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Saturday 17 November 2012

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As its title suggests, Laundry Files: Agent’s Handbook, the first supplement to be published for the Laundry Files, Cubicle Seven Entertainment’s RPG of esoteric espionage based on the Laundry Files series of novels by Charles Stross, is not just for the GM, but for his players too. As what is essentially a companion volume to the core rule book, it also contains plenty of information that a player will find useful. Within its pages can be found discussions of subjects as mundane as bureaucracy, car chases, and chases, and as outré as Deep Hybrids and Gorgons, along with advice on running Laundry Files campaigns outside of the good offices of Capital Laundry Services and also within, but during other time frames. Like any good companion for an RPG, the Agent’s Handbook brings together a diverse range of articles, in this case all with either a bureaucracy, espionage, or horror theme; or a combination of all three. It begins in purely espionage territory with solid introduction to the arts of Tradecraft and Fieldcraft. It covers everything from sources of information, running agents, and codes to tailing, surveillance, and electronic surveillance. Whilst all of the information presented here could easily be found elsewhere, having it in one place is useful and it does provide enough detail for the Games Master without the need for further research. Of course, this being a companion for an outré espionage RPG, the occult aspects of both arts are also discussed, including occult stenography (hidden writing) and occult tailing. This switching back and forth between the ordinary and the outré continues with the next two chapters, “Bell, Book, and Candle” and “Firearms.” These two chapters come chock full of toys in a manner that is almost as much fun as the old Q Manual for the James Bond 007 RPG, which is somehow fitting that all of the Laundry’s technical knowhow is provided by Q Division. Although the first chapter covers items as ordinary as forensic kits and night vision goggles, it also details devices seen in the novels, such as Display Glasses and the OCCULUS wagon. Rules are also provided for vehicles and chases; for designated premises – essentially rules for creating Laundry agents’ homes; and for handling experimental devices, the type of contraption that the players get to have fun with before its goes “fffizzzt” and the Games Master gets to have fun with all of the side effects. Rounding out the chapter is a couple of sample safehouses created using the given guidelines.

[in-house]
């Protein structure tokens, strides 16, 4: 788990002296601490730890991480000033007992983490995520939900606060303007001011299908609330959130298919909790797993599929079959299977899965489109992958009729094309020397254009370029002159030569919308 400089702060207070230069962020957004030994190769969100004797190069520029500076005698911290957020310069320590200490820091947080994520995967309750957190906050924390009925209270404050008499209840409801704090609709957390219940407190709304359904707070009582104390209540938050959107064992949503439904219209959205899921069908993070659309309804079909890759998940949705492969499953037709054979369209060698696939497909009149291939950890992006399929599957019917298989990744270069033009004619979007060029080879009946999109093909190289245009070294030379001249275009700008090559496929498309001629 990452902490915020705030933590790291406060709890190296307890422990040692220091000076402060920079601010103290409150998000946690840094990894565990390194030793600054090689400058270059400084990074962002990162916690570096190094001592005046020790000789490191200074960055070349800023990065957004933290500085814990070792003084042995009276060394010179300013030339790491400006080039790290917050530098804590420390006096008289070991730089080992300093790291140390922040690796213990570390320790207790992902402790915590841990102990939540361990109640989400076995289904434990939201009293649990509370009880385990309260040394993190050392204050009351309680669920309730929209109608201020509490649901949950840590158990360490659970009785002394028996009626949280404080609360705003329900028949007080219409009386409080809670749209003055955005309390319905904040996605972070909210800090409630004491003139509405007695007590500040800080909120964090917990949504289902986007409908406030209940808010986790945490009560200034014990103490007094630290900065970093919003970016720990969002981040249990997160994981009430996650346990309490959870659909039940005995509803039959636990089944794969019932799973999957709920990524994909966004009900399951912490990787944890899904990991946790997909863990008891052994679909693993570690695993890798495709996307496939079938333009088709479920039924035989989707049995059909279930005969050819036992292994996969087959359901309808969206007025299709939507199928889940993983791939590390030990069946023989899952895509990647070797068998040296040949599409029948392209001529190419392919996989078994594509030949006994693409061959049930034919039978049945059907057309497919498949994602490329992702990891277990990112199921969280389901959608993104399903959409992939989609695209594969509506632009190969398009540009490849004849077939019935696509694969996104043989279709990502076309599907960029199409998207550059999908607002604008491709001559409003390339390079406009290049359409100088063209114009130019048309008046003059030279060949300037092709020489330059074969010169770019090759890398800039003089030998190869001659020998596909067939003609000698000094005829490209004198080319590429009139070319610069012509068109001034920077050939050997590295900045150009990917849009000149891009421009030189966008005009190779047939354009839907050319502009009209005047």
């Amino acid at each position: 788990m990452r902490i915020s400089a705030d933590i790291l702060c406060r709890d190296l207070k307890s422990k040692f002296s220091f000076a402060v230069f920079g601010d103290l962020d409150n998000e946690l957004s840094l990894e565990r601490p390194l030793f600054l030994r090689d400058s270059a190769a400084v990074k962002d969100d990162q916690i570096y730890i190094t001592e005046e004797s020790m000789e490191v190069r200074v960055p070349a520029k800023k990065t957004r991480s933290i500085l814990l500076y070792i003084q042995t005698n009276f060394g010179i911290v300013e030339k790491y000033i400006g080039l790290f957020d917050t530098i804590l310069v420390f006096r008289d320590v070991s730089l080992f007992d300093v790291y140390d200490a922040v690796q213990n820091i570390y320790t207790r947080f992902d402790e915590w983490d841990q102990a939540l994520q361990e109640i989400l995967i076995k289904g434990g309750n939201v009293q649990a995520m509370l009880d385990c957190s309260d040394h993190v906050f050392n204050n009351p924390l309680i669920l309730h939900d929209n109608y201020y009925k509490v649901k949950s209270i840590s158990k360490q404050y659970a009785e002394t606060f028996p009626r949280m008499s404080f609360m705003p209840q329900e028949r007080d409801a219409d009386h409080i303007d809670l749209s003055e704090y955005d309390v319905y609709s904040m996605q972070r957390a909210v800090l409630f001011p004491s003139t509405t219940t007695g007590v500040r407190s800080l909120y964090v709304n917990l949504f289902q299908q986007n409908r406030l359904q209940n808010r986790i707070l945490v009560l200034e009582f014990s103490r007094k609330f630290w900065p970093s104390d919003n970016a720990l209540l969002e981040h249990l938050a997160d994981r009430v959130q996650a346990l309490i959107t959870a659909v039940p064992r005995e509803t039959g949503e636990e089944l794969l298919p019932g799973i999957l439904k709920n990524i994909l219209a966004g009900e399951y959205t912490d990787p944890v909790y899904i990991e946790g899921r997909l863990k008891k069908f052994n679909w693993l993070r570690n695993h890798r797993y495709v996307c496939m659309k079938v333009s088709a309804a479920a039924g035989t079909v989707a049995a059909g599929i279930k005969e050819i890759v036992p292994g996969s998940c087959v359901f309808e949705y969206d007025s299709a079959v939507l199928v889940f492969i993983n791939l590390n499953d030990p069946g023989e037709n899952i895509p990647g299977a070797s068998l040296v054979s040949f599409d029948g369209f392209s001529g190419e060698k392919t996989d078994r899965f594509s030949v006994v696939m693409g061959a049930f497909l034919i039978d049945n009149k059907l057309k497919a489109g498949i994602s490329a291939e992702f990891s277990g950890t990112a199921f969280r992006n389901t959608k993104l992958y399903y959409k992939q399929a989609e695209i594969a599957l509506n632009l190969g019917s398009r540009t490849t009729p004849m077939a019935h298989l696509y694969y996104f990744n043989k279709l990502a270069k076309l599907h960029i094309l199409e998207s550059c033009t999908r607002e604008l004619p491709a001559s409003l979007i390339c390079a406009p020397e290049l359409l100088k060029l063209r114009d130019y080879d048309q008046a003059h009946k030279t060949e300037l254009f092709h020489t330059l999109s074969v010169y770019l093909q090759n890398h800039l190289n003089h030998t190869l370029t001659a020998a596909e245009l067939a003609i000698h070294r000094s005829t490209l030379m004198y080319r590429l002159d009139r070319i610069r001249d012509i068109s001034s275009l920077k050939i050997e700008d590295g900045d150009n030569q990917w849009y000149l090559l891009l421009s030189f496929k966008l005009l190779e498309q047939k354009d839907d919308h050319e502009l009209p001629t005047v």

For the most part, the handguns, submachine guns, rifles, and shotguns described in the Agent’s Handbook are all ordinary enough, for the most part intended to arm the opposition rather than the player characters. This expands upon the armoury included in the core rules and helps add verisimilitude to what is both an espionage game and a modern set game. The chapter does not wholly ignore the outré, adding a selection of occult shotgun shells to the specialised ammunition already detailed.